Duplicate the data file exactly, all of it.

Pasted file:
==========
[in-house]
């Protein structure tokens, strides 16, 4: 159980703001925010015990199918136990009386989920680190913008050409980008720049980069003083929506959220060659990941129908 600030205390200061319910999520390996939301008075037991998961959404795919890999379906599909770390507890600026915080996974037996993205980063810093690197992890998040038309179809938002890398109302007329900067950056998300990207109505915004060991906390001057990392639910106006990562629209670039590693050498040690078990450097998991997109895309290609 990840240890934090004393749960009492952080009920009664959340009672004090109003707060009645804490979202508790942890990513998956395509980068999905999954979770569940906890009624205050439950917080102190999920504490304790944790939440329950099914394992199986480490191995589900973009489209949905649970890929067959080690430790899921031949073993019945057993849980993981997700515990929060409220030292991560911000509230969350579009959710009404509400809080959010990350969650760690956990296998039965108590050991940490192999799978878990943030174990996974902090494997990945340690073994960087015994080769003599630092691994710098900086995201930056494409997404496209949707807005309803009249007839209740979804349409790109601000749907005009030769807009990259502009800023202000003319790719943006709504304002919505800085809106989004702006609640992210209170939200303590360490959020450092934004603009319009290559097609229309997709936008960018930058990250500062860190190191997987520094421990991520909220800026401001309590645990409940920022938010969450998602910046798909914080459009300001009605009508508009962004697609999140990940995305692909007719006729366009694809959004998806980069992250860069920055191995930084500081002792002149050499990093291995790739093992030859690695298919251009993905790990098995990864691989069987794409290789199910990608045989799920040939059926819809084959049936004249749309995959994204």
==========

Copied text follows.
[in-house]
């Protein structure tokens, strides 16, 4: 159980703001925010015990199918136990009386989920680190913008050409980008720049980069003083929506959220060659990941129908 600030205390200061319910999520390996939301008075037991998961959404795919890999379906599909770390507890600026915080996974037996993205980063810093690197992890998040038309179809938002890398109302007329900067950056998300990207109505915004060991906390001057990392639910106006990562629209670039590693050498040690078990450097998991997109895309290609 990840240890934090004393749960009492952080009920009664959340009672004090109003707060009645804490979202508790942890990513998956395509980068999905999954979770569940906890009624205050439950917080102190999920504490304790944790939440329950099914394992199986480490191995589900973009489209949905649970890929067959080690430790899921031949073993019945057993849980993981997700515990929060409220030292991560911000509230969350579009959710009404509400809080959010990350969650760690956990296998039965108590050991940490192999799978878990943030174990996974902090494997990945340690073994960087015994080769003599630092691994710098900086995201930056494409997404496209949707807005309803009249007839209740979804349409790109601000749907005009030769807009990259502009800023202000003319790719943006709504304002919505800085809106989004702006609640992210209170939200303590360490959020450092934004603009319009290559097609229309997709936008960018930058990250500062860190190191997987520094421990991520909220800026401001309590645990409940920022938010969450998602910046798909914080459009300001009605009508508009962004697609999140990940995305692909007719006729366009694809959004998806980069992250860069920055191995930084500081002792002149050499990093291995790739093992030859690695298919251009993905790990098995990864691989069987794409290789199910990608045989799920040939059926819809084959049936004249749309995959994204």